In a blog series we present four video works from the exhibition "Brainwashed" in more detail. In short interviews we talked to the four artists about the background and current references of the work shown in the exhibition. In addition to these exciting answers and the video work itself, for the first time they have also provided us with additional material that has inspired their work and which tells us more about the artists' very different ways of working.
The German-Norwegian artist Bjørn Melhus has always explored media-critical global perspectives in his work. He uses both familiar and unfamiliar figures from film and television, often slipping into their roles himself. Using this artistic practice, he reveals manipulative strategies, which continue to reflect the relationship between mass media and viewers to our present day.
In The Oral Thing, Bjørn Melhus plays the host of a staged talk show, in which he is confronted by his own clones. The two siblings speak with children’s voices, and their statements could be taken from an average American family talk show, in which private conflicts are publicly discussed. Both the guests and the host constantly repeat themselves — the recurring question-and-answer practice is reminiscent of certain concepts of psychological manipulation. With his clothing and habitus, Melhus takes on the role of a daunting saviour.
Inspired by the phenomenon of reality television, the aim is to suggest to the viewers a form of identification by means of everyday human problems and to establish a personal, emotional connection to the respective TV format. Melhus has chosen the ironic self-dramatisation as a preacher, who presents his guests only for the purpose of entertainment, in order to deconstruct reality television as such. He satirises its strategies by letting them fall on stony ground: The talk show ends abruptly without a conciliatory finale.
Questions to the artist Bjørn Melhus
Haus der Kunst: In which context was this work developed? What did motivate you to realize the work?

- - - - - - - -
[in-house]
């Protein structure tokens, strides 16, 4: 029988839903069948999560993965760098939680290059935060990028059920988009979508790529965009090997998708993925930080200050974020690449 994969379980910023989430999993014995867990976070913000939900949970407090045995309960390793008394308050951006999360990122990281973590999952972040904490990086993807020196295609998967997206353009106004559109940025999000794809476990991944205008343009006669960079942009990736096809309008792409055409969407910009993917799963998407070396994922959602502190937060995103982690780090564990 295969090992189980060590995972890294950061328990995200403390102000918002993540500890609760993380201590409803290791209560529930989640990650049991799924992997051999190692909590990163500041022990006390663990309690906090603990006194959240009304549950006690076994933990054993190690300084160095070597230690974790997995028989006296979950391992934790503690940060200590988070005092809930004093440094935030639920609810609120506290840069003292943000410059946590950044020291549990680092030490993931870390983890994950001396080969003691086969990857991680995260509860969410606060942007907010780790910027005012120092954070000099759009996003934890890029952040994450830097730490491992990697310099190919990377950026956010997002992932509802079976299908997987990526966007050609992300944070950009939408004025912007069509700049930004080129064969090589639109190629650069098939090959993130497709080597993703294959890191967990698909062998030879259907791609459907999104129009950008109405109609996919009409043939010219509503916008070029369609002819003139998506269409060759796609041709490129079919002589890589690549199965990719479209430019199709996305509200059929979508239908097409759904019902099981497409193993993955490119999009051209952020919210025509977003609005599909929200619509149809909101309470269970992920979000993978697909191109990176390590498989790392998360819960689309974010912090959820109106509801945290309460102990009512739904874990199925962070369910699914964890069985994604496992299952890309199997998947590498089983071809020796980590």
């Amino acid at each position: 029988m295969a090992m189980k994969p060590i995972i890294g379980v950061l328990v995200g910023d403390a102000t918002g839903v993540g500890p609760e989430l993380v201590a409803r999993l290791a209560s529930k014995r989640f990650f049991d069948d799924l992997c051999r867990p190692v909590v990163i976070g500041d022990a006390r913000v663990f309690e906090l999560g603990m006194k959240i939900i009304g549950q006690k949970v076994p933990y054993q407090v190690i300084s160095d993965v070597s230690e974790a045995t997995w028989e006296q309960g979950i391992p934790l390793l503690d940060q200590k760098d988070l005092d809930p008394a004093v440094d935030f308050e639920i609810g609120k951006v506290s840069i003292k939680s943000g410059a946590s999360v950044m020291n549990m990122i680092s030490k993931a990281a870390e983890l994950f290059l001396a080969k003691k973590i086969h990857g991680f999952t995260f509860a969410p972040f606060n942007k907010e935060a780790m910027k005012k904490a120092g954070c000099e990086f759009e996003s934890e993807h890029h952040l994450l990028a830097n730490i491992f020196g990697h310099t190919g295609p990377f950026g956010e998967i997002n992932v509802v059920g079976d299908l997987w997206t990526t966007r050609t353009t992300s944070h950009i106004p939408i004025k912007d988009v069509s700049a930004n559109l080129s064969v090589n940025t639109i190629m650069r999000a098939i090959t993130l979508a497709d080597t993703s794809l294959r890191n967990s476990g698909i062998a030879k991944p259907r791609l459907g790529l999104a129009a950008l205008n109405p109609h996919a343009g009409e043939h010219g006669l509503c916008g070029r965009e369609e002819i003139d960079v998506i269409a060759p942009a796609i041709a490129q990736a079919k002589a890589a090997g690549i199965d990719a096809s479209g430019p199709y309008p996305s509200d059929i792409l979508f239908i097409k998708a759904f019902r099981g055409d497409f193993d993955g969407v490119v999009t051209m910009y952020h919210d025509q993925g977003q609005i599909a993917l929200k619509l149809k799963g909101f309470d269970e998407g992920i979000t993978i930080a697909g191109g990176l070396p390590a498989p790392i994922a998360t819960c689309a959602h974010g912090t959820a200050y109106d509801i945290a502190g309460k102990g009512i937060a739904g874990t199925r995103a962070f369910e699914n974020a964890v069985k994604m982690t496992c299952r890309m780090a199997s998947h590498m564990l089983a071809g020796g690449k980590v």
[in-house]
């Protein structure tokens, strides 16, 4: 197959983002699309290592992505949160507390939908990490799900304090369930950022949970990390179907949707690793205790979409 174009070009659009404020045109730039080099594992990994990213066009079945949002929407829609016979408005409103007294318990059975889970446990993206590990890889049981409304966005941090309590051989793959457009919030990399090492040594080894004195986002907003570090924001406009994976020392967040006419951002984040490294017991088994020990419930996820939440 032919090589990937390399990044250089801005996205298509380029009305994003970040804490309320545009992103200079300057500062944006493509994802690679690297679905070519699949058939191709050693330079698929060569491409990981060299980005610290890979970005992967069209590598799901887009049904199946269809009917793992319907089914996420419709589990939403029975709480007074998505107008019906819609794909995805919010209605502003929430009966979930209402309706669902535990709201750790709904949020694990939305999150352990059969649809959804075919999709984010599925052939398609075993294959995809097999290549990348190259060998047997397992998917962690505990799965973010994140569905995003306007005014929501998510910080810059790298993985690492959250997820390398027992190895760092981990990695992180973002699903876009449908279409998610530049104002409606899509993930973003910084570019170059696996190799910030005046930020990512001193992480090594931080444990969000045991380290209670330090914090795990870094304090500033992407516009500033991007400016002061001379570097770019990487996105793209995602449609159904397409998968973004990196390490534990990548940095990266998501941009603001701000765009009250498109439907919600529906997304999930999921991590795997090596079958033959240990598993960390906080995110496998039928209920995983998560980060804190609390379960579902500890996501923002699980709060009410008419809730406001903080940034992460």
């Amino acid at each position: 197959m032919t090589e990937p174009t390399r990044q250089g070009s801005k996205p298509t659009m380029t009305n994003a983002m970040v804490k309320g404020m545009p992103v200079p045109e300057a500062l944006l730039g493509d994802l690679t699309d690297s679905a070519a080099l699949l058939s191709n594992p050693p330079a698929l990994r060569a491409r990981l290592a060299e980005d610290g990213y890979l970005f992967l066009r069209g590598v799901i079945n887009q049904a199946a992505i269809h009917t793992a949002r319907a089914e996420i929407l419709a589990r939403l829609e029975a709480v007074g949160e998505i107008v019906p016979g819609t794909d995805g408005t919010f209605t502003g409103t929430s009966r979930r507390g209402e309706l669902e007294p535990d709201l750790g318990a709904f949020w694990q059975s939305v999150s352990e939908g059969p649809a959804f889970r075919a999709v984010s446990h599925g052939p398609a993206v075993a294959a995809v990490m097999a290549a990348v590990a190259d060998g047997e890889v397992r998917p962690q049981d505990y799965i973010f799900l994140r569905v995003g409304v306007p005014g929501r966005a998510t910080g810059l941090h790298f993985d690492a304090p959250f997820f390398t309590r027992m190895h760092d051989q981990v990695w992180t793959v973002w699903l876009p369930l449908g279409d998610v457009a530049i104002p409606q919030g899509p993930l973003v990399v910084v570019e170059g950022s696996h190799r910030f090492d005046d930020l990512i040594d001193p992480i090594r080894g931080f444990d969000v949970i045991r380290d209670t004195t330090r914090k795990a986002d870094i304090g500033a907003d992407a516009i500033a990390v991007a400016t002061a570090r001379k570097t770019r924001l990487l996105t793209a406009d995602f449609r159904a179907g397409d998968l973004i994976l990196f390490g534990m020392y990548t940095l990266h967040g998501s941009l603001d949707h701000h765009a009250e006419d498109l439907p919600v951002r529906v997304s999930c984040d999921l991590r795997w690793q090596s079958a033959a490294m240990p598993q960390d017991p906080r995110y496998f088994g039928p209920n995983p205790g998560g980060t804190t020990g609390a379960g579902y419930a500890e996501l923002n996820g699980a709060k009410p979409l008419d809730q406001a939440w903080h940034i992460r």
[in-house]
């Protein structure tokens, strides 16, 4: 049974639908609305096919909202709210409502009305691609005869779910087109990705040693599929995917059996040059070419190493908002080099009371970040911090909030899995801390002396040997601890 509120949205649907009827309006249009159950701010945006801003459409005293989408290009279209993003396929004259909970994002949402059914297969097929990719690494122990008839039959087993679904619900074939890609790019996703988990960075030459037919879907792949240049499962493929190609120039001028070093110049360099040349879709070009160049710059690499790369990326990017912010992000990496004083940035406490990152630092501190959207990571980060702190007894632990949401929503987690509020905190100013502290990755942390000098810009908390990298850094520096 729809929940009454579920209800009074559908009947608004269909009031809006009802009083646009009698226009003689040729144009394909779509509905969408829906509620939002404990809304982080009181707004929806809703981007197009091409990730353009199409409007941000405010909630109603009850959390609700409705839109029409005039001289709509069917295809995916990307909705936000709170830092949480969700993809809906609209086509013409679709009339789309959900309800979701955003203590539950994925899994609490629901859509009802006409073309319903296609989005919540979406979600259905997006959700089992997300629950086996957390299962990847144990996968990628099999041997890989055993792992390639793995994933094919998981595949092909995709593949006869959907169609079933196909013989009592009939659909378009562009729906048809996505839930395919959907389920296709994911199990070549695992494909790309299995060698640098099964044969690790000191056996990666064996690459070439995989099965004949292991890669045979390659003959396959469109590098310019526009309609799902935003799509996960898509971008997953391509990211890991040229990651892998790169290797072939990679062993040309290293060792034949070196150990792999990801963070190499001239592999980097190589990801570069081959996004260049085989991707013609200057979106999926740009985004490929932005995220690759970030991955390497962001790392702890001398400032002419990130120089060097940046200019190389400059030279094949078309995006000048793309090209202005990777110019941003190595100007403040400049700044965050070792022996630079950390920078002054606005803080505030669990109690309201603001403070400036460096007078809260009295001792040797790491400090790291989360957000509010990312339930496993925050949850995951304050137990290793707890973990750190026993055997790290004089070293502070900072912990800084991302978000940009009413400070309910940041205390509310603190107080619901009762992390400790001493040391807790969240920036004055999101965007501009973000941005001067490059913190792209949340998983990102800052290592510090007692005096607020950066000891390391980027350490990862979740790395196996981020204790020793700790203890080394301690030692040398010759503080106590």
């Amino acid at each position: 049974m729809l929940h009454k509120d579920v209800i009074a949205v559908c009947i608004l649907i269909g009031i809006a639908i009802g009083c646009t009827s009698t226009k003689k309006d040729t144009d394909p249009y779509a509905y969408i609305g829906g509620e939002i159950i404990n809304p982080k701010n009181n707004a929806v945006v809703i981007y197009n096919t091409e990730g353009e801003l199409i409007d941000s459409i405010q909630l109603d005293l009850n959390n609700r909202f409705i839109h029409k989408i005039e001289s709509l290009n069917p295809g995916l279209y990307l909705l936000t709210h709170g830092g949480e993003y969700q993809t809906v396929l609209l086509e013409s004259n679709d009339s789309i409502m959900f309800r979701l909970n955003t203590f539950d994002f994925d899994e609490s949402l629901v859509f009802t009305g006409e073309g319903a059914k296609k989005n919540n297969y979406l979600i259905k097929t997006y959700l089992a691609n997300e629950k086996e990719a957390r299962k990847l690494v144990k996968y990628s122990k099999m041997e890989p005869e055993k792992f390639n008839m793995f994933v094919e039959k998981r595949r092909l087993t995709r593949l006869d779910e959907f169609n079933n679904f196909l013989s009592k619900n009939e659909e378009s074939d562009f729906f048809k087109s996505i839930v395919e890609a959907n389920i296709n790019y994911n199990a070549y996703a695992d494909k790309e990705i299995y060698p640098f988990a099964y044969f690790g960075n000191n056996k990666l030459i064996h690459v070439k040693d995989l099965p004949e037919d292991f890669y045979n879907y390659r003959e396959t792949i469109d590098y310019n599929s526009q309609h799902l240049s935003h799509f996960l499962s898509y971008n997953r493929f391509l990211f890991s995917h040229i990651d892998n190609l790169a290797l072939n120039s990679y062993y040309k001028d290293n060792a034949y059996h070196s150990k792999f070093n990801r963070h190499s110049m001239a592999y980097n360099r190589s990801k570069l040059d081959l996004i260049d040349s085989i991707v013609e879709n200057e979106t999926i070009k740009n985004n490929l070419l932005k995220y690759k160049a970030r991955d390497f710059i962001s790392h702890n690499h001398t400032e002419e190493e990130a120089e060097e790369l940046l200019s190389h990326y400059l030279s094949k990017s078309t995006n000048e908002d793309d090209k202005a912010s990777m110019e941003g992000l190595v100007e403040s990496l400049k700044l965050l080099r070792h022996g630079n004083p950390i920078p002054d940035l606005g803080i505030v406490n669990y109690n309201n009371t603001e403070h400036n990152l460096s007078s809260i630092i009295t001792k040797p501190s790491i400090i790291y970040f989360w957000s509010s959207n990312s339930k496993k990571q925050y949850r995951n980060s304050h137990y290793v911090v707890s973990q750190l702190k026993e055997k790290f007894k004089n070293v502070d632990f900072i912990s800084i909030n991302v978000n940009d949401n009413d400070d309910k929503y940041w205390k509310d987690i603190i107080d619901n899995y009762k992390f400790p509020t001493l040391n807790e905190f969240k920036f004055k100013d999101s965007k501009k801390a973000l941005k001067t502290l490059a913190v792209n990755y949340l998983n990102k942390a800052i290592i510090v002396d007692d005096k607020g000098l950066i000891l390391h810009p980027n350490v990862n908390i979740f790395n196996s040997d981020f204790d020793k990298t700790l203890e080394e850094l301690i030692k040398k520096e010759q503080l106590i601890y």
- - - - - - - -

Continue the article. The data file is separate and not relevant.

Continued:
Bjørn Melhus: Since my first extended stay in the USA in the 1990s, I have been exploring the TV entertainment format of “daytime talk shows”. These consist of panel discussions in which candidates make grotesque confessions, talk about their sexual practices or debate paternity tests. In contrast to prime time shows, which are broadcast in the evening, these television programs are aired during the day to fill the time between the advertising blocks with entertainment. Both fascinated and disgusted by the format, I then delved deeper into the history and various structures. Based on numerous recordings from American television, I then concentrated on various episodes of a show from which I quoted the audio material but restructured it to create a new narrative that reflects the format itself as well as its psychology. As in many of my other works, I played all the characters myself. One reason was also the challenge of this remodelling or transformation.
Both fascinated and disgusted by the format, I then delved deeper into the history and various structures.
Haus der Kunst: What does this work mean to you?
Bjørn Melhus: The Oral Thing still means a lot to me, even after 20 years. It is now a document of the times - but yet still very topical. About five years after the work’s completion, I was an audience member on one of the shows from which I had quoted audio material. It was an odd feeling to experience not only the grotesque brainwashing but also the reality of the production as well, including a roaring audience that was ultimately rewarded with pizza at the end.
Haus der Kunst: What meaning implies Brainwashed in our media age nowadays?
Bjørn Melhus: Viewed in retrospect, the time in which the work was created was still a long way off from our present media presence. Although so-called social media had not yet been invented, the plunge into the depths, the constant ‘entertainmentalization’ of everyday life, all this already existed back then. But what we are currently experiencing in the media, especially fueled by the worldwide state of emergency and lockdown, is both spectacular and disturbing. Another quantum leap into the medialization of the social, with all its different narratives, some of which can certainly be called brainwashed.
But what we are currently experiencing in the media, especially fueled by the worldwide state of emergency and lockdown, is both spectacular and disturbing.
Curator Jana Baumann explains:
Bjørn Melhus’ work The Oral Thing provided one of the main inspirations for the exhibition’s concept. His fascinating artistic practice of self-staging – in which he embodies the individual protagonists – allows us to participate in an intriguing and enlightening transformation. The artist’s precisely staged video work depicts a high point in the television age at the turn of the millennium. In retrospect, the work also appears to be an omen for the total medialization of our daily life, which is pervaded by manipulative interests, whether these be in a commercial or political context. By sharing his sketches with us, Melhus lets us partake in the meticulously planned dramaturgical processes of his film production. In his studies, he records carefully thought-out sequences of sketched facial expressions of his protagonists that accompany the short dialogues, in the style of a sharp exchange of words. The backstage photographs of him in dazzling outfits testify to the glamor and double-edged promises of a media landscape.
The Oral Thing by Bjørn Melhus is currently part of the "Brainwashed" exhibition of the Sammlung Goetz at Haus der Kunst.